Faces on the MRT: S'pore photographer snaps expressions of peak hour commuters
When taking the MRT train to work, one is probably too pre-occupied with one's own frustrations to notice what other commuters are doing (or feeling).
But photographer Edwin Koo has managed to capture these moments, providing an insight into how traveling on the MRT can be like for the thousands that have to deal with the peak hour crush.
His photos, which he first uploaded on Facebook last Thursday (April 2), have been compiled into a book, Transit, which will be launched April 7.
Mr Koo said that since the photo album was uploaded, about 12 people have come forward asking for the prints of the photos they were featured in.
"I may have made some commuters uncomfortable, especially since I was unable to communicate to you the nature of this project," wrote Mr Koo in his Facebook post.
"So now is the time for redemption" he said, adding that he wanted a chance to get to know these people in real life.
The New Paper spoke to Mr Koo, whose photos have been shared widely this past week on social media.
Q: When did you start taking these photos?
Mr Koo: In 2011, I had returned to Singapore after living in Nepal for 2 years. When I saw how crowded Singapore’s MRT trains have become, I started to photograph the situation out of a sense of frustration and alienation. I was protesting against the system. When my anger died down, I realised that there are interesting things I could observe from the frozen moments at the train doors.
Each scene presented a glimpse into the Singapore we live in today.
Q: What has the reaction to your photos been like?
Mr Koo: It has been surprisingly encouraging. Many strangers have shared the album called “The People of Transit” with their friends, just to help me locate the people in the photos. Many of them also sent words of encouragement.
Of course, there were people who raised the issue of privacy. My intention was never to intrude on the privacy of any individual, but to paint a collective portrait of the commuters in Singapore. I had removed two photos from the FB album and also on my official website at the request of the subjects, out of respect for those who do not wish to be part of Transit.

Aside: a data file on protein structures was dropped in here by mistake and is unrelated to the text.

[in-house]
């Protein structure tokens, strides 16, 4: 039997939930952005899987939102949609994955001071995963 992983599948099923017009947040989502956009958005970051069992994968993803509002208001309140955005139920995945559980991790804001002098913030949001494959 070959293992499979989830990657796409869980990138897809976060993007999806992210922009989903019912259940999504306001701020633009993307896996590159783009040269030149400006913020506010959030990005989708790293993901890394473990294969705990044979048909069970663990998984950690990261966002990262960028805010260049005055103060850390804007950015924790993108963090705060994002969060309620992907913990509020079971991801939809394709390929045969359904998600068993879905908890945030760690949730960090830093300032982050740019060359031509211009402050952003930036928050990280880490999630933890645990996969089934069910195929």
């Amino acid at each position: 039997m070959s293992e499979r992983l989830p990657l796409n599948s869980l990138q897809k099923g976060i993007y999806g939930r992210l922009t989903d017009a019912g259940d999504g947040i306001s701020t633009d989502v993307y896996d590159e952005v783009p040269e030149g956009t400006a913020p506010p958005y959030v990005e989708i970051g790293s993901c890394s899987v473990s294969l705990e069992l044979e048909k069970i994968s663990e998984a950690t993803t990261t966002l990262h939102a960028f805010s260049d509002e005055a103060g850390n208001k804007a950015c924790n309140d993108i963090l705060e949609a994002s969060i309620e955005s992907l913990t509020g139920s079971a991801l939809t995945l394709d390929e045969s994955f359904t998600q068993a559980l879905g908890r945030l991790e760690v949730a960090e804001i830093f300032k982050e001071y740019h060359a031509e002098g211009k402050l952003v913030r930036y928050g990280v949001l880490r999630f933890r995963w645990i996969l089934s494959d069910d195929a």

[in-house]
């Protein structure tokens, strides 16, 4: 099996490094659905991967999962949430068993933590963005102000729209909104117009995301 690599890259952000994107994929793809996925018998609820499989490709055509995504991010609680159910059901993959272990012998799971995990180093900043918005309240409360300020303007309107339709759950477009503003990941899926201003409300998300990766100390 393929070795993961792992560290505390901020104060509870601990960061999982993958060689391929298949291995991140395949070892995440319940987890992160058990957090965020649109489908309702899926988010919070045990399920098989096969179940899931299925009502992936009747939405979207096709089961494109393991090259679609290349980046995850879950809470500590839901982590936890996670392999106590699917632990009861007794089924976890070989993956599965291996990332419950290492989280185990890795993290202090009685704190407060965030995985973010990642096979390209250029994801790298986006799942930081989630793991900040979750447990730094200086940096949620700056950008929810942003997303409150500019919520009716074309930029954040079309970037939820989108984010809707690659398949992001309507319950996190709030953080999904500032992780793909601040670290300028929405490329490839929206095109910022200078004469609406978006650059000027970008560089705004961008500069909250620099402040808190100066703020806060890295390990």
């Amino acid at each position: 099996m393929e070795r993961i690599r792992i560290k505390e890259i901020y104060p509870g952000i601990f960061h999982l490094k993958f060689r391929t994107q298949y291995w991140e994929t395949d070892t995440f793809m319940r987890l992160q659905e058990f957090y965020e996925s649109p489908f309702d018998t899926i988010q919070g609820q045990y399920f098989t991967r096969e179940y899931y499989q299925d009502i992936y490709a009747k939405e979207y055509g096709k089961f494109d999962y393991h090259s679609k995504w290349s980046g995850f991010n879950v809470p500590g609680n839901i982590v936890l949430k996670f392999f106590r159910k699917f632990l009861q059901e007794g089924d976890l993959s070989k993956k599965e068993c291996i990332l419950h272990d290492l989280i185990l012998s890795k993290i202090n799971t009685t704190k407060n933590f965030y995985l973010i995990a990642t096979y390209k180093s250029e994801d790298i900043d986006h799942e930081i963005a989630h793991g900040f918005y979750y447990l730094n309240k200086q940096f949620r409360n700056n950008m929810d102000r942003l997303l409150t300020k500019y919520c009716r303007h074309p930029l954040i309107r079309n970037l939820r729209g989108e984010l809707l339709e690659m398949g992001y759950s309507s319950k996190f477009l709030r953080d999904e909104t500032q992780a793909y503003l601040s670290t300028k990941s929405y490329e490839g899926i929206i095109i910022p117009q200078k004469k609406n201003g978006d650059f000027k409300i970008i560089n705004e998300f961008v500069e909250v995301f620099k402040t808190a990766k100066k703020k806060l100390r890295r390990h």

Overall, I am pleasantly surprised that Singapore has become a rather mature and tolerant society - one that can raise a mirror to itself and laugh at our own plight and shortcomings.
Q: Have commuters chided you for taking their photos?
Mr Koo: I did get my fair share of death stares. Honestly, it doesn’t feel good to get death stares, but I accept that this is part of the artistic process of creating a candid and honest body of work.
Q: Do you intend to move on to buses too?
Mr Koo: I won’t rule it out. Ultimately, they are both metal containers that pack in an incredible number of commuters during the peak hours. Transit is also a study of how people feel and behave when packed into a very small space, so buses qualify too. But the execution needs careful planning and understanding of bus routes and commuter behaviour.
Q: What have you learnt after this project?
Mr Koo: I can draw two broad conclusions. First, contrary to popular perception, our mass rapid transit has improved tremendously over the last 4 years. In 2011, waiting times were longer and trains were generally more crowded. Now, the trains come more frequently, and the platforms clear quickly even in peak hours. I think the issue is really a sudden increase in our population that made it hard for public transport to cope.
Second, small gestures of kindness can make a huge difference to someone else’s day.
On some days, after getting too many negative reactions, and missed moments, I feel totally battered. But then along comes a smile or peace sign from a random commuter and that really makes my day, even if it doesn’t make a photo.